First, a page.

Also, to say that they ‘have fought three major conflicts’ is also untrue. The Gaza Strip has suffered and endured three major bombardments by Israel, killing thousands of Palestinians. Genocide is not a ‘conflict’. It is a crime against humanity.
“Without a deal out of the negotiations in Cairo, the stage seems set for further confrontation.”
To call genocide a ‘confrontation’ is an insult not only to the Palestinians, but to anyone who is concerned about human rights anywhere in the world. Over 2,000 Palestinians have been killed; tens of thousands rendered homeless. Hundreds of the dead and homeless are children, many as young as newborns. The death toll of Israelis is 70, with all but three of them soldiers invading Gaza.
One need not look to the news media for information about the Israeli massacre of Palestinians in the Gaza Strip, or for information about its ongoing crimes against Palestinians in the West Bank. It is all part of the ongoing genocide of the Palestinian people that Israel has engaged in since its bloody establishment, founded on the ethnic cleansing of at least 750,000 Palestinians in 1947 – 1948. But information is readily available to anyone with access to the Internet. There one can see the reality of life and death for Palestinians. Mangled bodies; anguished, grief-stricken parents; destroyed homes; blood and horror are all there for the world to see, and more and more the world is taking note.
As mentioned previously, this writer has a young friend who has lived his life in the Gaza Strip. He and this writer are in contact when his friend has electricity, and when he is able to access a computer. This is not frequent; much of his time is spent in trying to obtain shelter, food and water for himself and his family. Their home was destroyed by U.S.-made bombs, delivered by Israel. He also spends time tending to three younger brothers, the youngest only nine, who were seriously injured by Israeli bombs. Such information is not part of CNN’s news reporting.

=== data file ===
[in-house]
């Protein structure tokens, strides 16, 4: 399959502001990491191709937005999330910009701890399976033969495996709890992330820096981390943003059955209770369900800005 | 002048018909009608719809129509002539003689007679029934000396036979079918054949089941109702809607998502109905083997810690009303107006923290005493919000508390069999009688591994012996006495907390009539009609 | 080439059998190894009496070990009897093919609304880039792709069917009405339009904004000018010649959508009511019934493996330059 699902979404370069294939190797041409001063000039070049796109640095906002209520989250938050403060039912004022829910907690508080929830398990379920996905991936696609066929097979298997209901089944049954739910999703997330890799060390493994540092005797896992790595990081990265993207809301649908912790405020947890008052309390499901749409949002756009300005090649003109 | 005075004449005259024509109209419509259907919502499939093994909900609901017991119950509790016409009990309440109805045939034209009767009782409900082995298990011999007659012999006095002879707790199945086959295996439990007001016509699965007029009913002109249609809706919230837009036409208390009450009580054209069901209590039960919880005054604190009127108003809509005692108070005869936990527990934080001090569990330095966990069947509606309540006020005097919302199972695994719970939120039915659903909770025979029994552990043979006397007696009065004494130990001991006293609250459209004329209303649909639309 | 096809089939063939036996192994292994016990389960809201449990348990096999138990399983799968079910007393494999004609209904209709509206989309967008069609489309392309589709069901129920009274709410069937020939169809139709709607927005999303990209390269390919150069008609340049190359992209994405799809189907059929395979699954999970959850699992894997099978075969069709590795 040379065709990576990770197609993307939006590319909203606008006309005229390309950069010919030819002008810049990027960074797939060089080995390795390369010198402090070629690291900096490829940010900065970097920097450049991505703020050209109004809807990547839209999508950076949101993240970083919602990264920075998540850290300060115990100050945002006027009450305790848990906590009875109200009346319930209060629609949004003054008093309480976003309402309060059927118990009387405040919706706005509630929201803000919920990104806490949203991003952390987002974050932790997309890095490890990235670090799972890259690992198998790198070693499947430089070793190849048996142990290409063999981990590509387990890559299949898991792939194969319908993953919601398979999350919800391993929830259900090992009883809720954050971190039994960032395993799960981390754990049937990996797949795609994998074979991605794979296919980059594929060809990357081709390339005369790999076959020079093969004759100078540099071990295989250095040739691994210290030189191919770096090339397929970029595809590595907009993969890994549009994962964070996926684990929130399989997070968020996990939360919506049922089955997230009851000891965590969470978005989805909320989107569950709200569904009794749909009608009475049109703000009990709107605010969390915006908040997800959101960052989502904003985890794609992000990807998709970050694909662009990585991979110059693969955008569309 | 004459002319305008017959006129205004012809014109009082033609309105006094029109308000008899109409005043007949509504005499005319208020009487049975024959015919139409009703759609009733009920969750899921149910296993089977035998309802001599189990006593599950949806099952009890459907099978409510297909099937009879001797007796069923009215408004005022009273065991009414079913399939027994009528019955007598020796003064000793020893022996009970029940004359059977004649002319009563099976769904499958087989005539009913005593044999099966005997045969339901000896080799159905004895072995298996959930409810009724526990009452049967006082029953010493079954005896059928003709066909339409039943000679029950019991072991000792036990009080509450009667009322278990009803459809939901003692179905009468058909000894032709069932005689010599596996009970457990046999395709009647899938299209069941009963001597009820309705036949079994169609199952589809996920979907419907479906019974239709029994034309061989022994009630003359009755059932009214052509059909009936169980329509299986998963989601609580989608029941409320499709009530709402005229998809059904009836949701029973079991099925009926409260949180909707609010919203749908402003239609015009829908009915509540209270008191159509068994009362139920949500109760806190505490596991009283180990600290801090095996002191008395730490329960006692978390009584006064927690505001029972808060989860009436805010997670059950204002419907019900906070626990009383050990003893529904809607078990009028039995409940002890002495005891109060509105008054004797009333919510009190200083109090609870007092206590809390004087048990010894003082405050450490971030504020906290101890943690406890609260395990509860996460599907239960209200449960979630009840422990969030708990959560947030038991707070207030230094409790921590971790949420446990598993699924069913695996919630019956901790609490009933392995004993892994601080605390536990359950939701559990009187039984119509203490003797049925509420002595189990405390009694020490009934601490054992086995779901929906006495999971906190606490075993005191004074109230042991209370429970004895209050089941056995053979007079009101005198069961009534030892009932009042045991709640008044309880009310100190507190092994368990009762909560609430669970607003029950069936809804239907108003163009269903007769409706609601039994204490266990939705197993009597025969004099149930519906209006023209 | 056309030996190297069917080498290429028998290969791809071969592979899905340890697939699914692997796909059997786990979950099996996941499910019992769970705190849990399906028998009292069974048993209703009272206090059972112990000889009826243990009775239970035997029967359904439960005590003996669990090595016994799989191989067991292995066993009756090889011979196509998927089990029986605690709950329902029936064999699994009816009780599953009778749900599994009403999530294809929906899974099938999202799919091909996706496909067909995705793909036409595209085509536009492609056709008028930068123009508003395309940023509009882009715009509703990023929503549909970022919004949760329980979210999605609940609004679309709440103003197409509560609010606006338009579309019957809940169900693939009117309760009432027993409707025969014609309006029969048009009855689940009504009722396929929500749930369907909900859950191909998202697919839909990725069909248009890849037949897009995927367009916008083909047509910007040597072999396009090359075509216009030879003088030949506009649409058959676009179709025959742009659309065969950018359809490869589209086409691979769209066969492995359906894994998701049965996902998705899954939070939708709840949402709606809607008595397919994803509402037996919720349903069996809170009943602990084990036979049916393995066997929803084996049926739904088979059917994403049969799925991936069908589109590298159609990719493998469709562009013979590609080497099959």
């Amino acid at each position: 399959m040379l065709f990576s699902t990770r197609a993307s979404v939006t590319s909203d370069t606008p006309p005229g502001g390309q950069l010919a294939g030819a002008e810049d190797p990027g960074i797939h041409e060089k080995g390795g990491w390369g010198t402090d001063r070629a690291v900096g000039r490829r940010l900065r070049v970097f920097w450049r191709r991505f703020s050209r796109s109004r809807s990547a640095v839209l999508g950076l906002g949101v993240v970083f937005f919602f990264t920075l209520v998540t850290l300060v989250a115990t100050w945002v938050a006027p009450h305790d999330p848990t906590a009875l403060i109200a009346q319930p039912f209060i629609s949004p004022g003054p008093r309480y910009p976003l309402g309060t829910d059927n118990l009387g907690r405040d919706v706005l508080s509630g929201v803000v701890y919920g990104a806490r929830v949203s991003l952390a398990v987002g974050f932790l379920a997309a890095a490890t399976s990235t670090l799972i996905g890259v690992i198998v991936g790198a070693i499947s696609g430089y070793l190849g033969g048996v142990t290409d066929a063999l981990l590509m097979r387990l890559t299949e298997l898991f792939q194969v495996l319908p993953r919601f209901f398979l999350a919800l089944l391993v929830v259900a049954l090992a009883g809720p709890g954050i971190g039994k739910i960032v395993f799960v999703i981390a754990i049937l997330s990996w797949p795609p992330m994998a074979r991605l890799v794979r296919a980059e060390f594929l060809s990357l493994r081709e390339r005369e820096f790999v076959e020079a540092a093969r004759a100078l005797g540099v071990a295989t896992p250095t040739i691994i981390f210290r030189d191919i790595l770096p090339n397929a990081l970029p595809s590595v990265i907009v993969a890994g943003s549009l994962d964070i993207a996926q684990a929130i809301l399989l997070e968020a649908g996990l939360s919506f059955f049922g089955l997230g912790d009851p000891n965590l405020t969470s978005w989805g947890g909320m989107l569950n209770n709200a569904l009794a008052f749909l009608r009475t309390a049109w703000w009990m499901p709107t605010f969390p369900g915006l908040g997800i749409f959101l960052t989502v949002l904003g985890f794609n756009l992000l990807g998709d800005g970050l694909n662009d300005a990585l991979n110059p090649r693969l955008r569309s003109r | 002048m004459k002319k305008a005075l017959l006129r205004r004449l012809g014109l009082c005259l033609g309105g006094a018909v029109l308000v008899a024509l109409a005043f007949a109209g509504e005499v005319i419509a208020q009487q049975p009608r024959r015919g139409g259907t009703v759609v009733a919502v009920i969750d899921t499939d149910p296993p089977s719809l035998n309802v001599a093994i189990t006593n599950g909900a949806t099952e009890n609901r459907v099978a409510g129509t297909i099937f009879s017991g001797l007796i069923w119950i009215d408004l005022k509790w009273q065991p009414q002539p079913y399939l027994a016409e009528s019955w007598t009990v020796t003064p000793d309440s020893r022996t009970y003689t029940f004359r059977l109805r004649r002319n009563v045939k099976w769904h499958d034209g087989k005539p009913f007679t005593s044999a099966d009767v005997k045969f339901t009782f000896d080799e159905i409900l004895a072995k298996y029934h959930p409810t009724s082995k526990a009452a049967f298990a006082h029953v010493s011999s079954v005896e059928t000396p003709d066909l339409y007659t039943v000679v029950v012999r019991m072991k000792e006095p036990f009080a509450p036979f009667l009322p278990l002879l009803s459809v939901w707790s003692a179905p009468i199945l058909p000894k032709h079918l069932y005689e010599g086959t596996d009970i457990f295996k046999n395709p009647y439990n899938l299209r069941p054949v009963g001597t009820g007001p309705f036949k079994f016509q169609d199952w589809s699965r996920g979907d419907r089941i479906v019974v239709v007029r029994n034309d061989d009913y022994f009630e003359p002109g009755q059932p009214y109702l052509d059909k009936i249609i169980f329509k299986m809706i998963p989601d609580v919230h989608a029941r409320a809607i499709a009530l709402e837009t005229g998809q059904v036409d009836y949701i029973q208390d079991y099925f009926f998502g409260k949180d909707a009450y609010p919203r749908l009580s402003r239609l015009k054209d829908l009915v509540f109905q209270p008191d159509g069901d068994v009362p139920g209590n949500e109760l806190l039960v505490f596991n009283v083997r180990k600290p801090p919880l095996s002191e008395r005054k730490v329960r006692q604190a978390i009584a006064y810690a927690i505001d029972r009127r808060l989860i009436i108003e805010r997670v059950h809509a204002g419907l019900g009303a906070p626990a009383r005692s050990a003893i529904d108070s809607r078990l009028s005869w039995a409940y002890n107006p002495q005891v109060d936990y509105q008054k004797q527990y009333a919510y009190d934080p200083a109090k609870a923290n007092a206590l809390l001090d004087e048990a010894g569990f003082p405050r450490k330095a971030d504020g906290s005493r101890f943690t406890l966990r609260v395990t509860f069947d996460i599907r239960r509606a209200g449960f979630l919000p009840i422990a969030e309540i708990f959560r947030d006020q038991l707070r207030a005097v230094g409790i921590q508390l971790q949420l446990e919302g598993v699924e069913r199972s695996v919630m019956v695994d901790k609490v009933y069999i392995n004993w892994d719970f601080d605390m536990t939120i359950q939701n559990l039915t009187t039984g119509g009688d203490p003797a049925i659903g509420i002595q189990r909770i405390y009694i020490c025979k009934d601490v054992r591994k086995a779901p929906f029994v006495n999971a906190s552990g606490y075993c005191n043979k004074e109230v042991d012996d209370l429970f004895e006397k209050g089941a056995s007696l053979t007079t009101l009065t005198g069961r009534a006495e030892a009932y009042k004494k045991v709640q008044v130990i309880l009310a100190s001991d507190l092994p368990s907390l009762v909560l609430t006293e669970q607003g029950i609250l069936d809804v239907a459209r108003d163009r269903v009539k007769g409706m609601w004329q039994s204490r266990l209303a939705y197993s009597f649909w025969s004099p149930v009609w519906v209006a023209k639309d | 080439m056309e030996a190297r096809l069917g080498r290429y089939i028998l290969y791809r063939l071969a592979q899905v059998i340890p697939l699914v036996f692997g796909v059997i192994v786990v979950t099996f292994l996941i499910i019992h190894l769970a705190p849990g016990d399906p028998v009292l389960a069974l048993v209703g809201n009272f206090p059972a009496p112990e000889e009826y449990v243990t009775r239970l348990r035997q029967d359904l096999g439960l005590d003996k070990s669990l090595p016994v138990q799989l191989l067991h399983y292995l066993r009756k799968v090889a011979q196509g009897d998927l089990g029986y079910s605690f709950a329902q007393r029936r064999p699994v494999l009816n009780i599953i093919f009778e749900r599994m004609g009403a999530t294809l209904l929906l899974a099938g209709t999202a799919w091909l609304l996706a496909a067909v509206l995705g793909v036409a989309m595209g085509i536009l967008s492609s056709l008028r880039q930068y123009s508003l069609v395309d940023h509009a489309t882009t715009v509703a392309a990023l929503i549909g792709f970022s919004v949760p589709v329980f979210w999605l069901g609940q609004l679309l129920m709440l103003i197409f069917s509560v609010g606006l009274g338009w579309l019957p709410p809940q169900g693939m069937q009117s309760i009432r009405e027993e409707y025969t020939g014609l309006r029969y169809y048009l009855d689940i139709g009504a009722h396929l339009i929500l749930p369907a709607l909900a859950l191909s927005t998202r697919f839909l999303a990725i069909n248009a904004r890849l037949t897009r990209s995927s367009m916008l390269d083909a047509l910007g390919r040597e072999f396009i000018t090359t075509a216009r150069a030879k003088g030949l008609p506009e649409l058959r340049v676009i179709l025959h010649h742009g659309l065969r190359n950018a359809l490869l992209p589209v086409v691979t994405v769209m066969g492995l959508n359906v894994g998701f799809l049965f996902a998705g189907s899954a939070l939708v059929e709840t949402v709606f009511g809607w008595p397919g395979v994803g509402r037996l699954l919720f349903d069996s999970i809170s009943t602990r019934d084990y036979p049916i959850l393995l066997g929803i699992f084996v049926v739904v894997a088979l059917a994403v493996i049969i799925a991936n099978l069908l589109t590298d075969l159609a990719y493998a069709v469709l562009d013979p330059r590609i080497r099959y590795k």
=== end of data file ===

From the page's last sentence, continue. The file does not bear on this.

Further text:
Nor is coverage of the thousands of people in various cities around the world, including Tel Aviv, who demonstrate against Israeli crimes. But tens of millions of people on Twitter, Facebook and other social media sites are getting this information. People like this writer’s friend are sending pictures and information about their experiences, and such information is being widely disseminated. Finally, the world is taking notice, becoming more aware of Palestinian oppression and Israeli lies, and seeing genocide happening in front of them.
Palestinians can have no hope of justice from any U.S.-brokered agreement; the Israeli lobby in the U.S. is too strong. But the growing ostracism of Israel by academics, entertainers and others, and the boycotting of Israeli products by ever-increasing numbers of people the world over, will bring positive results for Palestinians, as these actions did a generation ago for South Africans. One hopes the results will soon be seen, so the horrific suffering of the Palestinian people can end.
Robert Fantina’s latest book is Empire, Racism and Genocide: a History of US Foreign Policy (Red Pill Press).